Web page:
Sam Allardyce has left his position as manager of England by mutual agreement with the FA after just one game in charge following a newspaper investigation on the former Sunderland manager.
The 61 year old, who has only taken charge of the Three Lions on one occasion since his appointment in July, had been seen allegedly using his role to negotiate deals with a Far East firm, and claimed it was “not a problem” to bypass rules of third party ownership.
An FA statement said Allardyce’s conduct “was inappropriate” and Gareth Southgate will take temporary charge.
“He accepts he made a significant error of judgement and has apologised,” the FA said.
“This is not a decision that was taken lightly but the FA’s priority is to protect the wider interests of the game and maintain the highest standards of conduct in football.
“The manager of the England men’s senior team is a position which must demonstrate strong leadership and show respect for the integrity of the game at all times.”
Prior to Allardyce’s first training session with the national side, the former Sunderland and West Ham manager met with undercover reporters who posed as businessmen. His interview, which was all captured on camera, also included comments regarding that he knew of agents that were “doing it all the time,” before referring to his predecessor, Roy Hodgson, as “Woy.”
After a meeting with FA chairman Greg Clarke and chief executive Martin Glenn, Allardyce stated he gave a “sincere and wholeheartedly apology for my actions.”
“Although it was made clear during the recorded conversations that any proposed arrangements would need the FA’s full approval, I recognise I made some comments which have caused embarrassment,” he added.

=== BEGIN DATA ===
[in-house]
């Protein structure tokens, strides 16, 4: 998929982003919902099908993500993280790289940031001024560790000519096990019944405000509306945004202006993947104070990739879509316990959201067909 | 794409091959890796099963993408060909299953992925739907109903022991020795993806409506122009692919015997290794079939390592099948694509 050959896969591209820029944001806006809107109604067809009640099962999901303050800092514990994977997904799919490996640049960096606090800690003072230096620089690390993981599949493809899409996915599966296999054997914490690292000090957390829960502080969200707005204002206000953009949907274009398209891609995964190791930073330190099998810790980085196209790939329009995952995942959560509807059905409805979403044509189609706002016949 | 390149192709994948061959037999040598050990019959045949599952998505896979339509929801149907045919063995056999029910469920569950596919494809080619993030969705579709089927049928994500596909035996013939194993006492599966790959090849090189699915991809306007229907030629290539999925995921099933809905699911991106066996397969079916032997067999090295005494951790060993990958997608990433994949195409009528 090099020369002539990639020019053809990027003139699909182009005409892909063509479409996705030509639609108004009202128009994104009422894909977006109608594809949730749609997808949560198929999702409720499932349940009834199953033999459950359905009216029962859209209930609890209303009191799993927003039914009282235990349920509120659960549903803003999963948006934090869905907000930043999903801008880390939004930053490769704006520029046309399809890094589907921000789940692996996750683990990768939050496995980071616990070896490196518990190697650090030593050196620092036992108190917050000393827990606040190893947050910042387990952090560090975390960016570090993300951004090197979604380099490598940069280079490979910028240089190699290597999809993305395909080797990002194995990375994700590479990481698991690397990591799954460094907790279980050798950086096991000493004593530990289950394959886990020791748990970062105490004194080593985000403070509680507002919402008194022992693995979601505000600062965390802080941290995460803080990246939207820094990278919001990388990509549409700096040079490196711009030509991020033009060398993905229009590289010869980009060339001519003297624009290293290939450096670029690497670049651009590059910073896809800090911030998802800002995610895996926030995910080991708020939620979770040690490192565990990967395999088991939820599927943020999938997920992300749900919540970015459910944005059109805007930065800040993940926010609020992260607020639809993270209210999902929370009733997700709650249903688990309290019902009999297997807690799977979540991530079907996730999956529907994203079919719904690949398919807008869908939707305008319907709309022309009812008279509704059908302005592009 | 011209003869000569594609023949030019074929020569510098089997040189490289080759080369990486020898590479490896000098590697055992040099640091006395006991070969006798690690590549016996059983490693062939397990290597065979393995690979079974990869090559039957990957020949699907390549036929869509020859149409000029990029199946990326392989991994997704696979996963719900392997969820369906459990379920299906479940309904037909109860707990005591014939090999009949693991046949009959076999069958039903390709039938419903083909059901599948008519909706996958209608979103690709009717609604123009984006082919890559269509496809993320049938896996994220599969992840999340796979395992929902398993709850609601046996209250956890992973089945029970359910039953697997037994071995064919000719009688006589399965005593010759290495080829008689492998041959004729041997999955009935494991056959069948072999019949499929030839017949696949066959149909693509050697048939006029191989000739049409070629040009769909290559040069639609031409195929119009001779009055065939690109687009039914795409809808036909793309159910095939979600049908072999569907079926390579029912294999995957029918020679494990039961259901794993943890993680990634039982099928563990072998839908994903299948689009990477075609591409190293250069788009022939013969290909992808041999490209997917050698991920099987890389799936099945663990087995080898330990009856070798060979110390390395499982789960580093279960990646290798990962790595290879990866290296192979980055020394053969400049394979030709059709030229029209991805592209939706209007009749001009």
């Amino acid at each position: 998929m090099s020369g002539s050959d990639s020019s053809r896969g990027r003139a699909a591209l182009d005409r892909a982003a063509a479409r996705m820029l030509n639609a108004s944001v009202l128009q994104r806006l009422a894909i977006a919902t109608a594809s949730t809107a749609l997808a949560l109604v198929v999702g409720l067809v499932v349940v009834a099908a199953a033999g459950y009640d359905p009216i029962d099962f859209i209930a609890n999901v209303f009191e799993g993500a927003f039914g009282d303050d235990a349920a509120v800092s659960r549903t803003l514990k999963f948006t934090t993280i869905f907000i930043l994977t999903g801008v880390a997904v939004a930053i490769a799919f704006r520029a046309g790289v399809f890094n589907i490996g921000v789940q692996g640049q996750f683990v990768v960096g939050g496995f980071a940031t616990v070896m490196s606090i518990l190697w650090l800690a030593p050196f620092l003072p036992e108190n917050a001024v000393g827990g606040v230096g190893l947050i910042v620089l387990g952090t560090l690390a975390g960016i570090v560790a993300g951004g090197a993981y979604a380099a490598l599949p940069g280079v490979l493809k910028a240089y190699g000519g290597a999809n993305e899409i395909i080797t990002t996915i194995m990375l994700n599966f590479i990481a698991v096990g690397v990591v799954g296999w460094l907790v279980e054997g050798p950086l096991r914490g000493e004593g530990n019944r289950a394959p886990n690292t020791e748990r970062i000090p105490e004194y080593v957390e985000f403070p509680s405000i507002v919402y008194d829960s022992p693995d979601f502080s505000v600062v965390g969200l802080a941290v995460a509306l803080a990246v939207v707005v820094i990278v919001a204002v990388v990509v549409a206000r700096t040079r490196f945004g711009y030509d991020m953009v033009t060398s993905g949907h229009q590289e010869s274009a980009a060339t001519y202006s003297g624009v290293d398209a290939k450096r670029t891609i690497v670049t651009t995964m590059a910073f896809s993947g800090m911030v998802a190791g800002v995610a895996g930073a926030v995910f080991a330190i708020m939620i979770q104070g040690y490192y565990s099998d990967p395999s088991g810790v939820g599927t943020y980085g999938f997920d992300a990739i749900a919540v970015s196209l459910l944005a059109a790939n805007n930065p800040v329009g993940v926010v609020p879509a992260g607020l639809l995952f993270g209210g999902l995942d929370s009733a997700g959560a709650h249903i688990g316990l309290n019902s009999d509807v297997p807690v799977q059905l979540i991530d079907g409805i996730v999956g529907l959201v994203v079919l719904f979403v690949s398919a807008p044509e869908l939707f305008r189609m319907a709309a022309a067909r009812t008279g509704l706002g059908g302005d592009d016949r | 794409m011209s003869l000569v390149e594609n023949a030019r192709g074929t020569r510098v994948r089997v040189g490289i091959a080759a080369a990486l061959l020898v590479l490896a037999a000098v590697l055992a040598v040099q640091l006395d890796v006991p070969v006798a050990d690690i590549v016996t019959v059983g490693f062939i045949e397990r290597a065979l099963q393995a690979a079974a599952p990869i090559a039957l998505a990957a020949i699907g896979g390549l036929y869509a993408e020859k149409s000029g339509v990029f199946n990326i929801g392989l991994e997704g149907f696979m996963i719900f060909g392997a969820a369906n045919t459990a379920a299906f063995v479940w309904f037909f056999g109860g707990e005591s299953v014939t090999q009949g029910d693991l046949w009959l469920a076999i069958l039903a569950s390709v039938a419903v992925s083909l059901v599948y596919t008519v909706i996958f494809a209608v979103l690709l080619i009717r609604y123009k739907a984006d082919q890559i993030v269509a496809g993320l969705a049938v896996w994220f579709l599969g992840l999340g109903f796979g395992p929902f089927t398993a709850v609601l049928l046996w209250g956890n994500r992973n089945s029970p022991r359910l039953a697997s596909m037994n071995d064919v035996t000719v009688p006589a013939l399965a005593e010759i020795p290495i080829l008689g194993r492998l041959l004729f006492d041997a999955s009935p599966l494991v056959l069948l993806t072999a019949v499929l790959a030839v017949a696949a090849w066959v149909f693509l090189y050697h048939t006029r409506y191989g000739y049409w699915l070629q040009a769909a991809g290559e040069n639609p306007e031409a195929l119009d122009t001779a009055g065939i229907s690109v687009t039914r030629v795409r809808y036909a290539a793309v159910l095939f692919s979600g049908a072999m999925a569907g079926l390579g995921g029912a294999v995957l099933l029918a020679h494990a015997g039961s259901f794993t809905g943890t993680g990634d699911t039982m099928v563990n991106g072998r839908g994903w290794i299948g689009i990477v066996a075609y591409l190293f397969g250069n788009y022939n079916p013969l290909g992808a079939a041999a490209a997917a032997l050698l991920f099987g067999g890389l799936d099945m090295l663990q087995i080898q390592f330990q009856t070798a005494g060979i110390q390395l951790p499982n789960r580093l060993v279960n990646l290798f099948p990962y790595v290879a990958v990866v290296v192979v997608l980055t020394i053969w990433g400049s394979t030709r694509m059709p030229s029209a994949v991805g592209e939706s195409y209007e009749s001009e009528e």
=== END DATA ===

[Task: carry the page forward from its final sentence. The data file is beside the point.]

“As part of the meeting, I was asked to clarify what I said and the context in which the conversations took place. I have co-operated fully in this regard.
“I also regret my comments with regard to other individuals.”
In an interview on the FA website, Glenn said “discussing a range of issues from potential contraventions of FA rules to personal comments” did not “work when you’re the manager of England”.
At just 67 days in charge of England, Allardyce becomes the shortest serving manager in the nations history.
Southgate, a favourite to take the position prior to Allardyce’s appointment, will take charge of England’s next four matches, which include World Cup qualifiers, against Malta, Slovenia, Scotland and Spain respectively.
Bournemouth manager Eddie Howe and former Hull City boss Steve Bruce have also been linked with the position, as was the case following Hodgson’s dismissal after Euro 2016.